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Outcomes Assessment In International Engineering Education: Creating A System To Measure Intercultural Development

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2005 Annual Conference


Portland, Oregon

Publication Date

June 12, 2005

Start Date

June 12, 2005

End Date

June 15, 2005



Conference Session

Assessment & Quality; Accreditation in Engineering Education

Page Count


Page Numbers

10.981.1 - 10.981.11



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Paper Authors

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Melissa Eljamal

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Matthew Mayhew

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Eric Dey

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Stella Pang

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NOTE: The first page of text has been automatically extracted and included below in lieu of an abstract

Outcomes Assessment in International Engineering Education: Creating a System to Measure Intercultural Development

Matthew Mayhew1,3, Melissa B. Eljamal2, Eric Dey1, and S. W. Pang2 1 School of Education 2 College of Engineering The University of Michigan Ann Arbor, Michigan, 48109 3 Current Address: University of North Carolina Wilmington Wilmington, NC 28403

Abstract The University of Michigan College of Engineering has developed a comprehensive evaluation system to ensure a formative assessment of its programs, the climate for participation in international programs, and the outcomes assessment of the intercultural development of its student participants. In collaboration with the University of Michigan School of Education, a mixed method design with a combination of qualitative and quantitative methods was employed. Findings from the initial interviews yielded the following reasons for limited participation in international programs: a) rigid curricula and demanding courses, b) financial implications connected with a longer time to degree, and c) difficulty convincing faculty to accept transferred technical credit from international institutions. The climate survey results indicated that the pre- college experiences combined with a supportive infrastructure mean students place a greater value on international education and lead to greater participation, particularly if these overseas experiences better position them for careers in engineering. The level of intercultural awareness of student participants in international programs is similar across race, gender, department, academic level, and cumulative grade point average. Participants behave in tolerant ways toward other cultures but must learn more about their own culture by trying to see it in the way it is seen by people from different cultures.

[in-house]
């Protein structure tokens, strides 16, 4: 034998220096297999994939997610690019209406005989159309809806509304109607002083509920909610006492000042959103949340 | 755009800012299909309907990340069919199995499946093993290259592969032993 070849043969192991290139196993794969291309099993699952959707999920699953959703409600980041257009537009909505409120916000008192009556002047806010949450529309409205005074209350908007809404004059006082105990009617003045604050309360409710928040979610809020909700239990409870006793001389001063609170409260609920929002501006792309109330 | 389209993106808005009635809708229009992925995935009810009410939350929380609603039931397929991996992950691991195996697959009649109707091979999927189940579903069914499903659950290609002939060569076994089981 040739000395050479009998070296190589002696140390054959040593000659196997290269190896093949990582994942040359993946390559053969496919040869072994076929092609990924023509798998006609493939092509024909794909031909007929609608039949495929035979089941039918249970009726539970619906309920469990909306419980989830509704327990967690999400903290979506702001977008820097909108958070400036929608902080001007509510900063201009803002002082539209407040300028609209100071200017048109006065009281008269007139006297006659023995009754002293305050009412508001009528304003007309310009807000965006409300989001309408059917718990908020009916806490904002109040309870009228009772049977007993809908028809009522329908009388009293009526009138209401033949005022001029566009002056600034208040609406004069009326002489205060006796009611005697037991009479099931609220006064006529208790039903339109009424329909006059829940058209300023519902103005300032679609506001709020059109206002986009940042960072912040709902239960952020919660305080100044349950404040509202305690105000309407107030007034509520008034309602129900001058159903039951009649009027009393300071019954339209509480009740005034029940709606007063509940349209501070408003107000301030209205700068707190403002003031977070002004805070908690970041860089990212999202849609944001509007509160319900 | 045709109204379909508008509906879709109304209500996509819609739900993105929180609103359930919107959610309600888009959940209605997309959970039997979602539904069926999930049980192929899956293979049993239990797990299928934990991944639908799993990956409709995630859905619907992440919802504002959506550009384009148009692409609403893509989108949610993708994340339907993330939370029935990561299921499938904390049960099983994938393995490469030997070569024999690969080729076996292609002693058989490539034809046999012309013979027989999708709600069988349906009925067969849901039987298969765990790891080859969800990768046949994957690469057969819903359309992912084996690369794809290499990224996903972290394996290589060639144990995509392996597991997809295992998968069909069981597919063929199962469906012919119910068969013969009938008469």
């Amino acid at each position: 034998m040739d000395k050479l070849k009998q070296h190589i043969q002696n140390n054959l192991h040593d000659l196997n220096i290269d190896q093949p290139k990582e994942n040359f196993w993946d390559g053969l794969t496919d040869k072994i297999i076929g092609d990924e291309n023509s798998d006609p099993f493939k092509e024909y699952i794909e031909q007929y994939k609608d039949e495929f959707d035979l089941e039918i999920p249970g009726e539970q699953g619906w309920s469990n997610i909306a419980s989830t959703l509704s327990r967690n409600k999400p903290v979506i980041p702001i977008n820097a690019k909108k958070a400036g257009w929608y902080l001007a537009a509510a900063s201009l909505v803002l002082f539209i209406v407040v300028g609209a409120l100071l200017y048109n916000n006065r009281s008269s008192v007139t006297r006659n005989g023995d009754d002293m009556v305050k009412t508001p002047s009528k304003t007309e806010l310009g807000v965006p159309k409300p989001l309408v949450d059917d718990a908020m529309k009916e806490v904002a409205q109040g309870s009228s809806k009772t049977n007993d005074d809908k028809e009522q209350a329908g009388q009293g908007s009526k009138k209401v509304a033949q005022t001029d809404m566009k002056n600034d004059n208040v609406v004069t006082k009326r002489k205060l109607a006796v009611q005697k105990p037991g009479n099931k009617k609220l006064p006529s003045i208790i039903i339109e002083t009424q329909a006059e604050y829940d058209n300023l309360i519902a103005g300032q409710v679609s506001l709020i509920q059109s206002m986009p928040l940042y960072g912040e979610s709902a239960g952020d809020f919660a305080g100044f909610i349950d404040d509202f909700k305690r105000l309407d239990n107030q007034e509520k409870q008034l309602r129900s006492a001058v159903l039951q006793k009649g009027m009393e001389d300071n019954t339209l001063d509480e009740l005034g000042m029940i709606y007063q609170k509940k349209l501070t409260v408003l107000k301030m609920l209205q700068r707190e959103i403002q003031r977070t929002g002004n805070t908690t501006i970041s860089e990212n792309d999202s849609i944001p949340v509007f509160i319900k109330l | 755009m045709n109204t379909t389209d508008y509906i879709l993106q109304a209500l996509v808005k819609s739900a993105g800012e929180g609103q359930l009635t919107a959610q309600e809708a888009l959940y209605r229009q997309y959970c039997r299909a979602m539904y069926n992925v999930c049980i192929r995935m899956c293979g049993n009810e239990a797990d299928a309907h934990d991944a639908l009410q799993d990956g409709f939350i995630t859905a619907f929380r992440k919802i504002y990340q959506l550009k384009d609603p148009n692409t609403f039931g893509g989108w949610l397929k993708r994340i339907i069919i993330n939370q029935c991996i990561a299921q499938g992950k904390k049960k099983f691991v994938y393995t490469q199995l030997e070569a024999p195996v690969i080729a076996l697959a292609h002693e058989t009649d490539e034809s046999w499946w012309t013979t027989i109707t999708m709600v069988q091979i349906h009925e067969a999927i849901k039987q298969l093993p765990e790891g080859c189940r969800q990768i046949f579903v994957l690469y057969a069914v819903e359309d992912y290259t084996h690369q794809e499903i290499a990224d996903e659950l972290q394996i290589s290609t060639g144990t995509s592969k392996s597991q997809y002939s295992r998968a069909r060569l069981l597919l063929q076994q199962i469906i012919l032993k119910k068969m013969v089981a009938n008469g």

I. Introduction In 2000, the International Programs in Engineering (IPE) office of the University of Michigan (UM) College of Engineering (CoE) launched its Program in Global Engineering (PGE) with the support of funding from the Department of Education’s Fund for Initiatives in Post-Secondary Education (FIPSE). The PGE was designed to focus the humanities and social sciences portion of the undergraduate engineering degree requirements to help students gain a global perspective and in-depth knowledge of the language and culture of a chosen region of the world. Students are also required to participate in an overseas work or study experience as well as take part in cross- cultural training activities. The goals of the PGE are as follows:

• To understand the importance of globalization of engineering technology, resources, and markets • To appreciate people, culture, and engineering practices of other nations • To study one’s self within a global context

Proceedings of the 2005 American Society for Engineering Education Annual Conference & Exposition Copyright © 2005, American Society for Engineering Education

Eljamal, M., & Mayhew, M., & Dey, E., & Pang, S. (2005, June), Outcomes Assessment In International Engineering Education: Creating A System To Measure Intercultural Development Paper presented at 2005 Annual Conference, Portland, Oregon. 10.18260/1-2--14824

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